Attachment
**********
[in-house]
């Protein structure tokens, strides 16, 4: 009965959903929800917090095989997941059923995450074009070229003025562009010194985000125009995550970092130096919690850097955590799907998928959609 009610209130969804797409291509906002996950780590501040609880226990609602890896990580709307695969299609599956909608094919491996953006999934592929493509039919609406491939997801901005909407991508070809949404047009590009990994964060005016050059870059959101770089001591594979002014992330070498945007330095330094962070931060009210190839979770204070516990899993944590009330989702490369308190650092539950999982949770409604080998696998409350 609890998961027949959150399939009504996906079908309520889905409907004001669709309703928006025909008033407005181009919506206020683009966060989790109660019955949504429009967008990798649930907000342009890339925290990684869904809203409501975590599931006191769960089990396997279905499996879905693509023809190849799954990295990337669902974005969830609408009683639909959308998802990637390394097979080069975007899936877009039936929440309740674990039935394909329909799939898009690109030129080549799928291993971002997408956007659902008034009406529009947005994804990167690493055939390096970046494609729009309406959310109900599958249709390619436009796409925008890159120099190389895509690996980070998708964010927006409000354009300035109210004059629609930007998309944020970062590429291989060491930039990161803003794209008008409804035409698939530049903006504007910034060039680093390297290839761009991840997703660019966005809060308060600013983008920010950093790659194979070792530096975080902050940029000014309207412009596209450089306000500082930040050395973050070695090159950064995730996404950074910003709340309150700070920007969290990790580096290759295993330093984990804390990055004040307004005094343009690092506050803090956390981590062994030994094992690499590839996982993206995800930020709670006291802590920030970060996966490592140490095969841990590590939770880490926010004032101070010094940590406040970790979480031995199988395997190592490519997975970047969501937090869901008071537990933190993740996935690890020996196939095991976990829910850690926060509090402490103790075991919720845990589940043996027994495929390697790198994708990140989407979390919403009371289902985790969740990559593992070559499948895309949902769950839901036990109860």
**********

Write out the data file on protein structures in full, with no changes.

[in-house]
């Protein structure tokens, strides 16, 4: 009965959903929800917090095989997941059923995450074009070229003025562009010194985000125009995550970092130096919690850097955590799907998928959609 009610209130969804797409291509906002996950780590501040609880226990609602890896990580709307695969299609599956909608094919491996953006999934592929493509039919609406491939997801901005909407991508070809949404047009590009990994964060005016050059870059959101770089001591594979002014992330070498945007330095330094962070931060009210190839979770204070516990899993944590009330989702490369308190650092539950999982949770409604080998696998409350 609890998961027949959150399939009504996906079908309520889905409907004001669709309703928006025909008033407005181009919506206020683009966060989790109660019955949504429009967008990798649930907000342009890339925290990684869904809203409501975590599931006191769960089990396997279905499996879905693509023809190849799954990295990337669902974005969830609408009683639909959308998802990637390394097979080069975007899936877009039936929440309740674990039935394909329909799939898009690109030129080549799928291993971002997408956007659902008034009406529009947005994804990167690493055939390096970046494609729009309406959310109900599958249709390619436009796409925008890159120099190389895509690996980070998708964010927006409000354009300035109210004059629609930007998309944020970062590429291989060491930039990161803003794209008008409804035409698939530049903006504007910034060039680093390297290839761009991840997703660019966005809060308060600013983008920010950093790659194979070792530096975080902050940029000014309207412009596209450089306000500082930040050395973050070695090159950064995730996404950074910003709340309150700070920007969290990790580096290759295993330093984990804390990055004040307004005094343009690092506050803090956390981590062994030994094992690499590839996982993206995800930020709670006291802590920030970060996966490592140490095969841990590590939770880490926010004032101070010094940590406040970790979480031995199988395997190592490519997975970047969501937090869901008071537990933190993740996935690890020996196939095991976990829910850690926060509090402490103790075991919720845990589940043996027994495929390697790198994708990140989407979390919403009371289902985790969740990559593992070559499948895309949902769950839901036990109860």